We Need a New Vocabulary to Talk About the Human Future in Space
If humans want to expand beyond Earth in an optimal way, we’ll need novel language to keep pace with novel technologies.
An Afternoon With the World’s Most Powerful Rocket Booster
This week, in middle-of-nowhere Utah, a NASA contractor tested the rocket booster that will get future astronauts to deep space. I went.
"Just Ask Anybody": Searching for Match-Fixing in Minor League Tennis
If you want to understand why professional tennis is vulnerable to corruption and match-fixing, spend some time with the sport's underpaid minor leaguers.
The Challenger Disaster’s Minority Report
Richard Feynman was the renegade of the Rogers Commission.
GIF Six-Pack: Letters That Move (You)
Adam Osgood, Chris Piascik, Sanfok, and others design the dropcaps of the future.
You Can Sample Sounds from NASA's Soundcloud Now (Just Don't Pull a Beyoncé)
Welcome to the space jam.
How Challenger Exploded, and Other Mistakes Were Made
Torrents of big data can't stop mistakes—sometimes they make them more likely. The tragedy of Challenger, as with G.M. and others, was that some people had tried to stop it.
Hollywood's Unreality: Challenger And The Unfortunate Timing of 'Space Camp'
Pity Hollywood. When art imitates life -- like in the September 12th-and-every-day-after film _Extremely Loud and Incredibly Close_ -- everyone misinterprets it as exploitative and manipulative and "demands":http://www.nypost.com/p/news/local/manhattan...
The Bright Yellow Asterisk: A Recollection of the Challenger Disaster
January, 1987. I stood alone 167 feet above the launch pad’s surface. I was staring into the open, small, white room. At the other end was an open doorway and beyond it was the blue expanse of the Atlantic Ocean. Between me and that 167 foot drop, the...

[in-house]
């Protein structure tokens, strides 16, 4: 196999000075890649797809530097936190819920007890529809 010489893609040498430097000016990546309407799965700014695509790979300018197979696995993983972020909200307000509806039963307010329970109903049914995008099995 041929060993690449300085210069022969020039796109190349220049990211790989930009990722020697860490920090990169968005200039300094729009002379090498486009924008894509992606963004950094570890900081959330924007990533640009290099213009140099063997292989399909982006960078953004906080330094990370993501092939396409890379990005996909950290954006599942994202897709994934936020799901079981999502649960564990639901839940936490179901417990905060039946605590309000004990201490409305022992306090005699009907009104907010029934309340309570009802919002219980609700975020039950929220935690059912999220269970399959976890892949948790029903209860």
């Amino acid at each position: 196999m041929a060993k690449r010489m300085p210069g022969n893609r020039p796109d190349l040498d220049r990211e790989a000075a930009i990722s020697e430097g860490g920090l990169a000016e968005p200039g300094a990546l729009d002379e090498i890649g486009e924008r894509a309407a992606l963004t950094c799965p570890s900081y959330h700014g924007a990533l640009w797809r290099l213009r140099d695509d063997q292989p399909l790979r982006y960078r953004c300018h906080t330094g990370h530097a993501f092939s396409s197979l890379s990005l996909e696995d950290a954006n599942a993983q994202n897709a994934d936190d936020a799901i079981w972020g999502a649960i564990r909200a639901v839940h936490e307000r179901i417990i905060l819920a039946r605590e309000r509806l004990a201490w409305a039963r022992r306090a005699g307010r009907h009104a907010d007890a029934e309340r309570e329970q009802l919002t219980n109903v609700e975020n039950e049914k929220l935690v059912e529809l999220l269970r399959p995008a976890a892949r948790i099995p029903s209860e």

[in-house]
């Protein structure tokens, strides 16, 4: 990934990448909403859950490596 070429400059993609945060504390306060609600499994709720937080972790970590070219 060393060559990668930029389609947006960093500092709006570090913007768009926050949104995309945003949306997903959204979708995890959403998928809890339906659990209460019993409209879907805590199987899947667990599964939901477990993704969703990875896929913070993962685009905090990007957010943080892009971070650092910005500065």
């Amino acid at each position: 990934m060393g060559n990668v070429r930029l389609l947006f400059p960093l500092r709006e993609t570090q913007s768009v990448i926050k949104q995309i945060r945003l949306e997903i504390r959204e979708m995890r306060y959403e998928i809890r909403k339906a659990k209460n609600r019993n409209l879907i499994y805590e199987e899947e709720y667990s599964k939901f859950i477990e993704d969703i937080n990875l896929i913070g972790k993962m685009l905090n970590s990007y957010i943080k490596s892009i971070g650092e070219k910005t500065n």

Was Space Shuttle Challenger a Casualty of Bad Data Visualization?
The U.S. is no stranger to the collapse of complex systems. But two decades before the break-up of Space Shuttle Columbia, the Deepwater Horizon blowout, and Fukashima Daiichi, America witnessed the Challenger disaster on January 28, 1986, and saw...
NASA Needs To Relearn How To Roll The Dice
NASA used to take risks. It used to occasionally throw caution to the wind and just go for broke on some pretty dangerous missions. In short, and to be slightly crude, NASA used to have balls.
Amy Shira Teitel
NASA's Documentary About the Challenger Disaster
This 30 minute documentary by NASA chronicles the history of Space Shuttle Challenger, and explains why it exploded some 70 seconds after lift off. It illustrates just how amazingly meticulous NASA's documentation and analysis is, at least after the...